Enter the Assembly Hall at Carol Woods on the second Sunday of the month and the beat of jazz and swing music will greet you as members of the Carol Woods' Jazz Quartet play their hearts out.
The quartet started as a duo, featuring Howard Smither on trumpet and Ray Mack on drums, that got started early in 2004. The duo became a trio when an accordion was added, and finally expanded to a quartet form when a bassist joined the band.
The residents who started this group are passionate about their music, and it certainly shows in their heartfelt performing.
Smither and Mack are jazz enthusiasts who paved the way for this talented group of musicians to perform both locally and regionally.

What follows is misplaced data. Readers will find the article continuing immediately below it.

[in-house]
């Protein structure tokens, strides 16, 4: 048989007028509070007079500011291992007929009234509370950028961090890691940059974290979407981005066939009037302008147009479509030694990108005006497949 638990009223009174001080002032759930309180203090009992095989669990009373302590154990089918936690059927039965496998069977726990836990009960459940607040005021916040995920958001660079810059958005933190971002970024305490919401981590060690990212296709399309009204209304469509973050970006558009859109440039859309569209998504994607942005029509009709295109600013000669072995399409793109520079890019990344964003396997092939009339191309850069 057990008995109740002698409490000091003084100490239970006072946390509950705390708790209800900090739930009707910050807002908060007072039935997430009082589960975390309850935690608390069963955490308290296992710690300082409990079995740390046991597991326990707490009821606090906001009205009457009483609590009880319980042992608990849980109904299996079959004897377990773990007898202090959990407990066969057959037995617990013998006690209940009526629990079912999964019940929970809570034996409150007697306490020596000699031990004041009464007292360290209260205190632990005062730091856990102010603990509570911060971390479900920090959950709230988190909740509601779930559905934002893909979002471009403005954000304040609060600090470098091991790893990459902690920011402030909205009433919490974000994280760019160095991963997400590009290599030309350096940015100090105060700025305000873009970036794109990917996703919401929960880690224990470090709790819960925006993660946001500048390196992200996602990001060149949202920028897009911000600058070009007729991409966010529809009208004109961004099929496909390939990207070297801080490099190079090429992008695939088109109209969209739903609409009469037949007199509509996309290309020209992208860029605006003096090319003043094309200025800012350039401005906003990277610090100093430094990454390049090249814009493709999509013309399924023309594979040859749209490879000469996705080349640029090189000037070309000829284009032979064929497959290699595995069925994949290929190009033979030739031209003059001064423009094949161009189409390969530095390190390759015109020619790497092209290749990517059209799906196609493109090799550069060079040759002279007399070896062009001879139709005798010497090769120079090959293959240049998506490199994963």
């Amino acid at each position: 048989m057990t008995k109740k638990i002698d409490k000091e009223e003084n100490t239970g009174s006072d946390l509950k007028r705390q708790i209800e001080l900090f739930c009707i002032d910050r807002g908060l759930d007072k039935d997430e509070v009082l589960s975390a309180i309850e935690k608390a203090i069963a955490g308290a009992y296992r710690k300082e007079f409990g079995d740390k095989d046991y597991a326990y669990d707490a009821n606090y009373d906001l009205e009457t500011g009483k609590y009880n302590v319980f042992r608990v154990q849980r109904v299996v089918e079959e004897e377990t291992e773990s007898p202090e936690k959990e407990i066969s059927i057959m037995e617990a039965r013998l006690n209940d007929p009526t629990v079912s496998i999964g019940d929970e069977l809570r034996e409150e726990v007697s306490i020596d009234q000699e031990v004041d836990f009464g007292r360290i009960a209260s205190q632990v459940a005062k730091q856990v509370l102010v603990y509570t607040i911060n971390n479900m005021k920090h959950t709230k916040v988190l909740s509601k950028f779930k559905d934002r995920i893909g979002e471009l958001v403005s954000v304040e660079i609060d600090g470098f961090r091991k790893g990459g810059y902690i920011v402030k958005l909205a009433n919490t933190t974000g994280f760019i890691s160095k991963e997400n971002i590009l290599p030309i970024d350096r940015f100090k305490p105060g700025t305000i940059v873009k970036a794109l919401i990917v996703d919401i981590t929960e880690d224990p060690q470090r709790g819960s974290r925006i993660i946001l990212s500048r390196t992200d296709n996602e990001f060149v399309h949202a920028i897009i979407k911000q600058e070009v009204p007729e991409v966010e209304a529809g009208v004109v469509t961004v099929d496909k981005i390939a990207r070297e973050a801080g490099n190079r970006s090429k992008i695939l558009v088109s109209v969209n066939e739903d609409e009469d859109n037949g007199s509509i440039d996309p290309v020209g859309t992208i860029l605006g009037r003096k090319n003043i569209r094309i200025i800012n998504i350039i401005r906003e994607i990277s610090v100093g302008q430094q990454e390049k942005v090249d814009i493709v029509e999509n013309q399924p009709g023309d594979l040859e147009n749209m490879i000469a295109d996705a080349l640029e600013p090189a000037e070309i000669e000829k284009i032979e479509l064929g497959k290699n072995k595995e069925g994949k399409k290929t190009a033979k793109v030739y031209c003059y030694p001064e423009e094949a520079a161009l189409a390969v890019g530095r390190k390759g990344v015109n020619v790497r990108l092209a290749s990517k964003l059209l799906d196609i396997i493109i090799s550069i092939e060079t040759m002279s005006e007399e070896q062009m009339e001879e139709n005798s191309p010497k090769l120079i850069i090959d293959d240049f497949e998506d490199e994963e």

The combo hosts a "Second Sunday Jam Session" at Carol Woods every month, and plays three concerts per year in the Assembly Hall. The group also performs at retirement and adult day-care centers in the area.
Their musical repertoire ranges from 1920s swing to the standards of Gershwin and Cole Porter.
The lineup includes, in various combinations, Smither, playing the flugelhorn and valve trombone; Mack on drums; Sandy Woodward, flute; Ann Woodward, bass; Glenn Snyder, accordion; and Donna Mayo, a Carol Woods triage nurse and vocalist.
The jam session frequently includes several guests and their talents, as well as the players from the combo, and the group hopes to include many more. Among regular participants are Gordon DeFriese on clarinet and saxophone, Bill Bayliss on piano, Allen Parrent on tenor vocals and Barbara Clyde on piano.